How Ethiopia’s history of ethnic rivalry is destabilizing its reform gains
By Yinka Adegoke
There’s no doubt that Ethiopian prime minister Abiy Ahmed’s first five months in office have brought enormous change to the country. He’s also been hailed for shepherding Ethiopia to a historic peace agreement with neighbor Eritrea.
Thanks to Abiy’s astounding short-term gains, Ethiopians both at home and abroad are feeling hopeful.
But all is not well in Ethiopia. Ethnic tensions and violence are on the rise. Ethnic conflicts are not new, but the levels of violence being witnessed today are very disturbing.
Ethiopia has more than 80 ethnic groups. Despite recent improvements, it also has a weak economy and an overwhelmingly poor citizenry. If Abiy wants to make a genuine attempt at real democracy he must do away with tribal politics and make stronger strides towards national unity.
The renewed ethnic tension is unfolding on several fronts.
Ethnic Amharas who were evicted and displaced from the Benshangul-Gumuz and Oromia regions are yet to receive government assistance. Most of the ethnic Oromos who were evicted in their hundreds of thousands from Ethiopia’s Somali region in 2017 remain displaced.
The ethnic Somalis who were evicted from Oromia in retaliation are also still displaced. Ethnic Gedeos who were evicted from Oromia’s Guji areas are now living in appalling conditions in schools, closed factories and temporary camps.
Hundreds of innocent Ethiopians have died in the southern cities of Awassa and Sodo because of ethic violence.
And in the past two weeks alone, dozens of Ethiopians from the Gamo, Ghuraghe, and Dorze groups around the capital city, Addis Ababa, were targeted and killed by unidentified assailants.
A rally that was organized in Addis Ababa to protest the killings was violently dispersed by police. The media reported that some residents were killed by government security forces.
To understand the latest events, it’s necessary to look to Ethiopia’s history. Ethnic tensions have simmered – and often boiled over – for decades. Some of the earliest signs can be traced back to 1991, when former president Colonel Mengistu Hailemariam’s regime was removed from power.
Causes of the violence
When his military regime was overthrown in 1991, a hastily organized coalition seized power in the capital.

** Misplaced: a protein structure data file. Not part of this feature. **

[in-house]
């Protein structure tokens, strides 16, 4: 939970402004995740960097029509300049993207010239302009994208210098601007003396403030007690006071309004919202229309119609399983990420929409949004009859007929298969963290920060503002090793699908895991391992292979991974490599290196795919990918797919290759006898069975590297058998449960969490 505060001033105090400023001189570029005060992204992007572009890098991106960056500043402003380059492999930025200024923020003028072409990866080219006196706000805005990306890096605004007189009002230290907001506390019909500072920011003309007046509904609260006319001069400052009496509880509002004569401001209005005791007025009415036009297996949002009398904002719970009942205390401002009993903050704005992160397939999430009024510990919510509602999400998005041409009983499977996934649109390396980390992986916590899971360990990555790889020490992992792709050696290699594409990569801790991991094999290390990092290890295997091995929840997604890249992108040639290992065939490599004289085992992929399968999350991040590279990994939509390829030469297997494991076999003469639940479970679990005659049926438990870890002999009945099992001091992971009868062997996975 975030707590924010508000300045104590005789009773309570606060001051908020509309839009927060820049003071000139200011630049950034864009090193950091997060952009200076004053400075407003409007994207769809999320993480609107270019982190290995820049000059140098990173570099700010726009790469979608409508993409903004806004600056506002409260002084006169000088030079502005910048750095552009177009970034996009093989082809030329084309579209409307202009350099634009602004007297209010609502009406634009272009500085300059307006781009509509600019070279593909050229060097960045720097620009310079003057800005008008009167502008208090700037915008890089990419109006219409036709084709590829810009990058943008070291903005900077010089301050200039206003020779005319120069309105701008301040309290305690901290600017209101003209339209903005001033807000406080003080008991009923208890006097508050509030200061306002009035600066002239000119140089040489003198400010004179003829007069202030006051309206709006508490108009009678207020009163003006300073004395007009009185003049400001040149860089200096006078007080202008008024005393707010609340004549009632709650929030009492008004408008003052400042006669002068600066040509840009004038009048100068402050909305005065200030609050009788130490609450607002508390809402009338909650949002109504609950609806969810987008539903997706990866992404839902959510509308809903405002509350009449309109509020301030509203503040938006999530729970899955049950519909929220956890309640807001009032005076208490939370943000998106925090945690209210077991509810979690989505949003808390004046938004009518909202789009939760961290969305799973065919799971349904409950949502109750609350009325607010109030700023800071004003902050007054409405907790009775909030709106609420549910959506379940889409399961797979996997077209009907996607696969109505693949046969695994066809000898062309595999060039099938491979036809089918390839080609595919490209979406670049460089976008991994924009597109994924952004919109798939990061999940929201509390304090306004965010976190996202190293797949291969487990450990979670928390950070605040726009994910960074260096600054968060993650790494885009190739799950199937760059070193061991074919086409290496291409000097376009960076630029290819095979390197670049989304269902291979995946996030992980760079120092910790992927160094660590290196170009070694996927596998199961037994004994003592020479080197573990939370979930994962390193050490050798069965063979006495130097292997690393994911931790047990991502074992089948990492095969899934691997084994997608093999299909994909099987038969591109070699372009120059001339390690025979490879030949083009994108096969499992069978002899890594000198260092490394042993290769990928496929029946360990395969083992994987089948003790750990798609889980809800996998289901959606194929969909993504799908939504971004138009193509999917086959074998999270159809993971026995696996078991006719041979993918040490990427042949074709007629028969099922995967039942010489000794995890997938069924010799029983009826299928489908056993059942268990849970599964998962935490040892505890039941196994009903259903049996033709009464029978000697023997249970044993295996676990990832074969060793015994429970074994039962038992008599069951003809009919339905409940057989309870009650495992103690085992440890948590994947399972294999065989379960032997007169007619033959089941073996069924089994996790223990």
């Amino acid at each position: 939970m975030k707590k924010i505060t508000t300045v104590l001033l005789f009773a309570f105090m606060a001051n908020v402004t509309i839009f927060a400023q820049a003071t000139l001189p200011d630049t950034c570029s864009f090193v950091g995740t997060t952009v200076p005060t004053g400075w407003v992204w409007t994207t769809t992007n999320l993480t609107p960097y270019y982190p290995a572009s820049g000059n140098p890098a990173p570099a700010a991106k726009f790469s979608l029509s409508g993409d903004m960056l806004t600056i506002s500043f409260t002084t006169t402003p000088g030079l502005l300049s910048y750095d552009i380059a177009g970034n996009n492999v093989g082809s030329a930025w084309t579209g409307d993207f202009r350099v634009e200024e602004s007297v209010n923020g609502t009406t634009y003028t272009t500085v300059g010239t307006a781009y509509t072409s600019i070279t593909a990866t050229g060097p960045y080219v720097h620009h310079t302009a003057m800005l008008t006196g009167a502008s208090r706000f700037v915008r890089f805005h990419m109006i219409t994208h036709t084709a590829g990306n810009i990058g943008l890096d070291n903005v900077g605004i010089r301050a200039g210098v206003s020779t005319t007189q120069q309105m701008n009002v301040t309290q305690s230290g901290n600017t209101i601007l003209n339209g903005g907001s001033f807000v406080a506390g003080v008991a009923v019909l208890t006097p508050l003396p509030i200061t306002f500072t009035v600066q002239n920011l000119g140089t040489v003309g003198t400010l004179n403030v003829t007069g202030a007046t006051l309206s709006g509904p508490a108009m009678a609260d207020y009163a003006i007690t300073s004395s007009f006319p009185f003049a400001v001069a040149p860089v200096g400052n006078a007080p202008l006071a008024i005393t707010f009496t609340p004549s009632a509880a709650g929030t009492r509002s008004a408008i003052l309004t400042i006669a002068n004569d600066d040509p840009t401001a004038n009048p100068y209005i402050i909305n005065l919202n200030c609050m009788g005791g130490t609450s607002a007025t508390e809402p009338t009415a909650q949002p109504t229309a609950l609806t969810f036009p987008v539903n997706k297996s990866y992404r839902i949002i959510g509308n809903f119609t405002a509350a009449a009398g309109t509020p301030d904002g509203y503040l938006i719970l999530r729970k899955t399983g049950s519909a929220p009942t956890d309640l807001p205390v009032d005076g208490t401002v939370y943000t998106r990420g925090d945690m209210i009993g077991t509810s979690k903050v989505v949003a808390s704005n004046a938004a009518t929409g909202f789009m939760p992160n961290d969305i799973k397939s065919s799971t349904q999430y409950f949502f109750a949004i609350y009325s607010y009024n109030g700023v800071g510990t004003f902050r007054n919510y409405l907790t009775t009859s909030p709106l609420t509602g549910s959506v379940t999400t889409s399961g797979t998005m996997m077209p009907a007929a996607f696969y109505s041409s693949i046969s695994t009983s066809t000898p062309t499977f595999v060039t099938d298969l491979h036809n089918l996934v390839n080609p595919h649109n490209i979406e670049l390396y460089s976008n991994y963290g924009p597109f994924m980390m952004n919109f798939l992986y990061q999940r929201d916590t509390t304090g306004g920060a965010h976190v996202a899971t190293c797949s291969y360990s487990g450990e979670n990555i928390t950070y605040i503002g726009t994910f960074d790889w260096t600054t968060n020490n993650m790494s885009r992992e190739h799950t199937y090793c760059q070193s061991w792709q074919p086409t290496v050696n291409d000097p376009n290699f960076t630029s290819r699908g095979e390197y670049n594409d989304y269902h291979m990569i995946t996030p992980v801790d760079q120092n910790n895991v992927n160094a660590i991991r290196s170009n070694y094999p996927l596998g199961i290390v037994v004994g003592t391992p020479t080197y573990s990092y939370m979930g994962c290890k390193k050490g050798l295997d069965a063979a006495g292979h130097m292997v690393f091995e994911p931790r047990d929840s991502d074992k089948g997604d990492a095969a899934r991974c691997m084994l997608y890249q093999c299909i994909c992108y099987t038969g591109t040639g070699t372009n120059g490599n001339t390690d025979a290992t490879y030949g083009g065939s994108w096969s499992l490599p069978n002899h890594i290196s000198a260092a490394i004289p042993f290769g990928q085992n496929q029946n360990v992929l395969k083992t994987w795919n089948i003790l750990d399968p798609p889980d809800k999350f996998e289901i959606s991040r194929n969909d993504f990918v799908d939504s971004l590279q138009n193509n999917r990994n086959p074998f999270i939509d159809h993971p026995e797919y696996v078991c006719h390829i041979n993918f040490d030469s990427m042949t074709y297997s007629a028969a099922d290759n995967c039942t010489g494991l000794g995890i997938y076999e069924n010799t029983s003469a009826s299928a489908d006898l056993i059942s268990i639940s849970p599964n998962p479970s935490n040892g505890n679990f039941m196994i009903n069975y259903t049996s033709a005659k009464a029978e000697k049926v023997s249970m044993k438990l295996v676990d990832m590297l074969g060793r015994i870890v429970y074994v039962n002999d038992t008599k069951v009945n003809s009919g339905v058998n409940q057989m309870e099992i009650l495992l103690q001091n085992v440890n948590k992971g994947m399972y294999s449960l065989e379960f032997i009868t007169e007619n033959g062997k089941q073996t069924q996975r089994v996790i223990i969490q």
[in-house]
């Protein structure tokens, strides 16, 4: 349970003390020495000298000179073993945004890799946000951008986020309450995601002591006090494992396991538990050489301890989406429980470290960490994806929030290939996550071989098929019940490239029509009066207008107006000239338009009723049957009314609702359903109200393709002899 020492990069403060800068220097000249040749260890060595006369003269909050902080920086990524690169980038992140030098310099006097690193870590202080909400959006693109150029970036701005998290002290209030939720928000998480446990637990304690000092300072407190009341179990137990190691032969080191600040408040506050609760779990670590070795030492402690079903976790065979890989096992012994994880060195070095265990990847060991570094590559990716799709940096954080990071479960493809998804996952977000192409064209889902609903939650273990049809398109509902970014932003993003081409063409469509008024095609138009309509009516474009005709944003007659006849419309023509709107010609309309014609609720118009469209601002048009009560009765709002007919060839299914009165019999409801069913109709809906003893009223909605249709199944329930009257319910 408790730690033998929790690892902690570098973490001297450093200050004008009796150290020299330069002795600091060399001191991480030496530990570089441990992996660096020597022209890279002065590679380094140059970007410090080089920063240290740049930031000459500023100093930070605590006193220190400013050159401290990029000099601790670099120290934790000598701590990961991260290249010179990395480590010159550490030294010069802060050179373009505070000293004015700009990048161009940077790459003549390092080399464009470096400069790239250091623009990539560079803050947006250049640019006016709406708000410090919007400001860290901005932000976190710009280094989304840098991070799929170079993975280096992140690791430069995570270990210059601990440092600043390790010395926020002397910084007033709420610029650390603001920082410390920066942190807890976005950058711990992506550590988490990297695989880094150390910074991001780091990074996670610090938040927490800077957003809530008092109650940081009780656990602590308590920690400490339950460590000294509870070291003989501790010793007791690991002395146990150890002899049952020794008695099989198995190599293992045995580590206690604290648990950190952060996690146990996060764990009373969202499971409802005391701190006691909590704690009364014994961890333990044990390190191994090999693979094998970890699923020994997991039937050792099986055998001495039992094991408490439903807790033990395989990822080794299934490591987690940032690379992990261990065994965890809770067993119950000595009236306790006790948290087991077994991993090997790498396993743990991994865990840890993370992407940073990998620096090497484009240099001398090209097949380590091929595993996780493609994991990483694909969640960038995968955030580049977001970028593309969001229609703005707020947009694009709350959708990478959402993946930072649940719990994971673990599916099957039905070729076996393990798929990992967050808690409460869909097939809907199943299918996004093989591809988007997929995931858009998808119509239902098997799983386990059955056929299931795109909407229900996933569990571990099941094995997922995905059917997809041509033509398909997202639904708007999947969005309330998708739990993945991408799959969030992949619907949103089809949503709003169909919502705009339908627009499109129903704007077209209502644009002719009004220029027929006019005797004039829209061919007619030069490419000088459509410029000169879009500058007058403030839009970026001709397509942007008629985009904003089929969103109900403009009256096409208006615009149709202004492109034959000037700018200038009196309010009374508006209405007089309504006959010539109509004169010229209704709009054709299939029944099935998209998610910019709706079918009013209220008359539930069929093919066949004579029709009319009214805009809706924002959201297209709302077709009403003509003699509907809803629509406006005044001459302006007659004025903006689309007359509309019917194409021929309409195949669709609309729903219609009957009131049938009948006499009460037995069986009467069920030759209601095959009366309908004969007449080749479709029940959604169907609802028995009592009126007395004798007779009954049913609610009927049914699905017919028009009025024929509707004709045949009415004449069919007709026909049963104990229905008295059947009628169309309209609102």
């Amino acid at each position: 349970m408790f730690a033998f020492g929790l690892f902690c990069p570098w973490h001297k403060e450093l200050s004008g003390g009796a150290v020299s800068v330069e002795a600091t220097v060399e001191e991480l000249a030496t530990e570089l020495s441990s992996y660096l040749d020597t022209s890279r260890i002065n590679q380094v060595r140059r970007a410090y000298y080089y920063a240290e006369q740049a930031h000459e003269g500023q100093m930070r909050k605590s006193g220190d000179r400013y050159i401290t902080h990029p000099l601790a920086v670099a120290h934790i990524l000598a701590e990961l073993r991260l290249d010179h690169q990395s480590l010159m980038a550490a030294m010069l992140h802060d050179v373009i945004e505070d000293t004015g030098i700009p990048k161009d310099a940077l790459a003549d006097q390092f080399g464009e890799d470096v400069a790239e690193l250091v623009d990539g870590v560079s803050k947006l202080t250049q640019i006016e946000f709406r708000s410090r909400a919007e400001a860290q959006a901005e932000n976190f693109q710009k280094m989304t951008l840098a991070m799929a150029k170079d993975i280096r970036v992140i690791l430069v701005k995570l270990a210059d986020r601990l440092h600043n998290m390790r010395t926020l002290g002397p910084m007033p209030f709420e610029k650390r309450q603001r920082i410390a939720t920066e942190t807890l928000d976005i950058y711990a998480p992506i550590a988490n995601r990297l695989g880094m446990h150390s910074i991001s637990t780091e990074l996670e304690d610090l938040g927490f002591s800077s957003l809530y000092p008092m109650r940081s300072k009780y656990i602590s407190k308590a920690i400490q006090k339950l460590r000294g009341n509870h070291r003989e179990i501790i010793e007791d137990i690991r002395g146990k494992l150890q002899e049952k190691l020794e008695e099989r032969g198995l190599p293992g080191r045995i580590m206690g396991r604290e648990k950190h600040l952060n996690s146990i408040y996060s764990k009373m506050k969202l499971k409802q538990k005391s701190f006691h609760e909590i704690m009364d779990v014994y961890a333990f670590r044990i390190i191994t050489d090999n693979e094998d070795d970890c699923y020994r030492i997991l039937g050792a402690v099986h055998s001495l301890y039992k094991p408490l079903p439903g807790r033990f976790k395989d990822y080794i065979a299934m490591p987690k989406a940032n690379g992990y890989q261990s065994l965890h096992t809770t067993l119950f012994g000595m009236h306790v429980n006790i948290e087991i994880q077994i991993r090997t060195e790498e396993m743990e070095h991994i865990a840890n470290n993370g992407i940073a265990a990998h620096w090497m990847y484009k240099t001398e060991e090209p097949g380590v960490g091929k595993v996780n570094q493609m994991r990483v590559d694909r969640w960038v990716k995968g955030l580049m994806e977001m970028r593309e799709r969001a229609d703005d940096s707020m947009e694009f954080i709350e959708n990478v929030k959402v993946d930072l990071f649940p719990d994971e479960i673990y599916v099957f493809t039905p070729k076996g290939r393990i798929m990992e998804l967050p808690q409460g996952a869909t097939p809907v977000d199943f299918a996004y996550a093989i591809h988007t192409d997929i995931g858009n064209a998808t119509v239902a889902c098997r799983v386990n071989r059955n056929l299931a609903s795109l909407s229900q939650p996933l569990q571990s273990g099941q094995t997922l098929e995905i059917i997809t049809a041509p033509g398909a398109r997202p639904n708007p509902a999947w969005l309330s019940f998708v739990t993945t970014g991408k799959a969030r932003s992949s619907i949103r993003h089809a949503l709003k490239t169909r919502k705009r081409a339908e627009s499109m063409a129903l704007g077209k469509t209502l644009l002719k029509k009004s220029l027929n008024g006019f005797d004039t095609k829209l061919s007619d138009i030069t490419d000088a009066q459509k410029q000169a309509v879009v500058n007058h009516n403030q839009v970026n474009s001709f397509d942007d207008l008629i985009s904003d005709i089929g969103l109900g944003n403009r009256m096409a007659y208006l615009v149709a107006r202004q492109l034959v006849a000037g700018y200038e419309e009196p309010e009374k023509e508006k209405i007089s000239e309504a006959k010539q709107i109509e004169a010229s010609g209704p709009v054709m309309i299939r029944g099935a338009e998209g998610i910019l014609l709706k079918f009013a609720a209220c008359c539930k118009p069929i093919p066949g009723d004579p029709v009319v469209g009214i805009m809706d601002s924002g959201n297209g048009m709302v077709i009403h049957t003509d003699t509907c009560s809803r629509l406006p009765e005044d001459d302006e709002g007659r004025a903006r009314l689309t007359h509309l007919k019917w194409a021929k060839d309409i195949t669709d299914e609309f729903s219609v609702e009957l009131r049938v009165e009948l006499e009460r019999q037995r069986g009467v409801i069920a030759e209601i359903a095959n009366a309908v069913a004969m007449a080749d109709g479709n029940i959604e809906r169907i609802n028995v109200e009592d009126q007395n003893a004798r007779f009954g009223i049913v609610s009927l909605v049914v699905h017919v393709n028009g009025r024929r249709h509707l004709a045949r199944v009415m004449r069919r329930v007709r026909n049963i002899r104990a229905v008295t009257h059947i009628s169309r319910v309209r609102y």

The coalition, known as the Ethiopian People’s Revolutionary Democratic Front, was made up of four ethnic parties: the Oromo Peoples’ Democratic Organisation, Amhara National Democratic Movement, Southern Ethiopian People’s Democratic Movement, and the Tigrayan People’s Liberation Front.
Soon after the coalition came together, it introduced an ethnic federal system of governance to try and address historic ethnic grievances by giving Ethiopia’s different regions the chance to administer themselves. This federal system allowed regions to organize along tribal lines. It also led to the rise of ethno-nationalist movements, which eventually weakened Ethiopia’s national unity.
Ethnic intolerance grew and gained momentum, and ethnic violence became a permanent fixture of Ethiopian politics.
Ethnic groups have, over the past few decades of coalition rule, staked claims to territories administered by other tribes. Ethnic Amharas, for instance, have claimed ownership of the Wolqait and Raya territories in northwestern Ethiopia, leading to tensions with the Tigray region, which currently administers these areas. Violence has often erupted over the claim.
Ethiopia’s Somali and Oromo communities have also seen their fair share of violence over ownership of ancestral and pastoral land.
So, the issues of federal governance, negative ethnicity, and debates over land ownership have been a longstanding thorn in the Ethiopian leadership’s flesh. What remains to be seen is how Abiy’s administration will deal with it. Can the new premier resolve these issues and keep his reforms agenda on course?
Despite Ethiopians’ optimism, the simple answer is no. And the reason is this: the ruling coalition is still a conglomeration of four ethno-nationalist parties. Despite Ahmed’s newly adopted reforms, which lean towards the rights of the individual and citizenship politics, the ruling coalition remains fixated on the group-rights agenda. This agenda has always privileged division over unity.
The Oromo Democratic Party, for instance, still advocates a controversial idea known as Oromia’s Special Interest in Addis Ababa.
The organisation is the most powerful party in the ruling coalition today. Its members have made a political and constitutional claim to Addis Ababa because it is an enclave located in the State of Oromia. The city now doubles as the capital of Oromia despite the fact that less than 20% of its residents are ethnic Oromos.
This has led to tensions between ethnic Oromos, who are the minority in Addis, and other ethnic groups like the Amhara, who are the overwhelming majority in the city.
Such ethnic rivalries and conflicts are common in Africa. However, Ethiopia can be singled out for the manner in which these rivalries have played out. The ethnic federal arrangement has given ethnic parties and their politics the legal foundation to flourish.
Unfortunately, when ethnic interests and ethnic politics become the modus operandi of the ruling coalition and opposition elites, the challenges to a country can quickly become insurmountable.
Prime minister Abiy must now take measures to reduce such conflicts and address ethnic tensions. Creating a framework whereby cultural, religious, and social organizations could utilize the rich social capital at their disposal would be crucial. Moreover, Abiy should not shy away from the possibility of constitutional change. This would allow for the articles that have entrenched ethnic divisions to be amended. Finally, Abiy’s administration’s should focus on building much-needed democratic institutions because a functioning democracy will solve most of Ethiopia’s problems.